NASA announced this afternoon that Juno passed through its first perijove since entering orbit successfully, with science instruments operating all the way. This is a huge relief, given all the unknowns about the effects of Jupiter's nasty radiation environment on its brand-new orbiter.
Whenever I share images from Curiosity, among the most common questions I’m asked is “what is the scale of this image?” With help from imaging enthusiast Seán Doran, I can answer that question for some of the Murray buttes.
As it approached Jupiter from June 12 to 29, JunoCam captured an animation of the major moons orbiting the planet. The mission released a processed version of the animation on the day of orbit insertion, but took a few weeks to release the raw image data. I've prepared a page hosting all the raw data, and share a few processed versions.
ESA's comet-chasing Rosetta spacecraft is nearing the end of its mission. Last week, ESA announced when and where Rosetta is going to touch down. And tomorrow, it will forever shut down the radio system intended for communicating with the silent Philae lander.
We're now just about 12 hours away from Juno's Jupiter orbit insertion. As anticipation ramps up, NASA has released this sneak peek at JunoCam's approach movie, made of views of Jupiter and its largest moons shot during the final approach, up until about five days ago.
Jupiter is growing in Juno's forward view as the spacecraft approaches for its orbit insertion July 5 (July 4 in the Americas). The mission has released images from JunoCam and sonifications of data from the plasma waves instrument as Juno begins to sense Jupiter.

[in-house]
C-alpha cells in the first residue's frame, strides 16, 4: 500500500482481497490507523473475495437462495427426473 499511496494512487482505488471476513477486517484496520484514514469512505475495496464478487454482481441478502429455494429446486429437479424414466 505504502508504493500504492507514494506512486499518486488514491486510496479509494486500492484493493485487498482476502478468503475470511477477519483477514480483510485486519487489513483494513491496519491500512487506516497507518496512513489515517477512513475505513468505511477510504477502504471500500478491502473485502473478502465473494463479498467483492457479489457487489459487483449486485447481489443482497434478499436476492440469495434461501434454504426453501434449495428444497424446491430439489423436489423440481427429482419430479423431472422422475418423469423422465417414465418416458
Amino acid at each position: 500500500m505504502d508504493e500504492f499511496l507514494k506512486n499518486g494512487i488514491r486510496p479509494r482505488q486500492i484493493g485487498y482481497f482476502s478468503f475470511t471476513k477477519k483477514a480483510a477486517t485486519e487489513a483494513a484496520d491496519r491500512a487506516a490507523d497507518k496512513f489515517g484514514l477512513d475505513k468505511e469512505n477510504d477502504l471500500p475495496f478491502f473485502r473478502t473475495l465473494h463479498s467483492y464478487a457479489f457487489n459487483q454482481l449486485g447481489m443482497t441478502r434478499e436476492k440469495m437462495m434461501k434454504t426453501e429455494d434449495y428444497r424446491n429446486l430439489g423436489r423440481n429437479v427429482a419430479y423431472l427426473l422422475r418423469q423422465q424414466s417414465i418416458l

NASA and Orbital ATK successfully completed a qualification motor firing of a five-segment solid rocket booster that will fly on the Space Launch System in 2018.
Posted by Jason Davis on 2016/06/25 03:35 CDT
China's new Long March 7 rocket successfully blasted off on its inaugural mission today at 8:00 p.m. Beijing time (12:00 UTC, 7:00 a.m. EDT).
It's apparently National Selfie Day. I'm not entirely sure who has the authority to declare these things, or why they decided we needed a National Selfie Day, but since the self-portrait is one of my favorite subgenres of spacecraft photography, I couldn't resist writing about them.
Yesterday in West Texas, Blue Origin launched its New Shepard spacecraft on its sixth suborbital test flight. The capsule normally descends using three parachutes, but on Sunday, just two were used to show the spacecraft could still land safely in the event of a parachute mishap.
Tim Kopra, Tim Peake and Yuri Malenchenko are back on Earth this morning following a picture-perfect landing on the sunny Kazakhstan steppe.
The Voyager data set is a gift to Earth that keeps on giving. This week, I've seen three great new images processed from this old data set.
OSIRIS-REx's long journey to an asteroid has begun. The spacecraft departed Colorado on Friday, May 20, travelling aboard an Air Force C-17 to the Payload Hazardous Servicing Facility at Kennedy Space Center.
Japan's Akatsuki Venus orbiter is well into its science mission, and has already produced surprising science results. The mission, originally planned to last two years, could last as many as five, monitoring Venus' atmosphere over the long term.
Last week, the Rosetta mission released a large quantity of science data to the worldwide public, including photos from the mission's close observation phase and the Philae landing.
Posted by Jason Davis on 2016/05/06 06:04 CDT
A team of scientists at the University of Arizona continue their efforts to extract data from more than 90,000 images captured during NASA's Surveyor program. In the meantime, new first-look images and an animation have been released.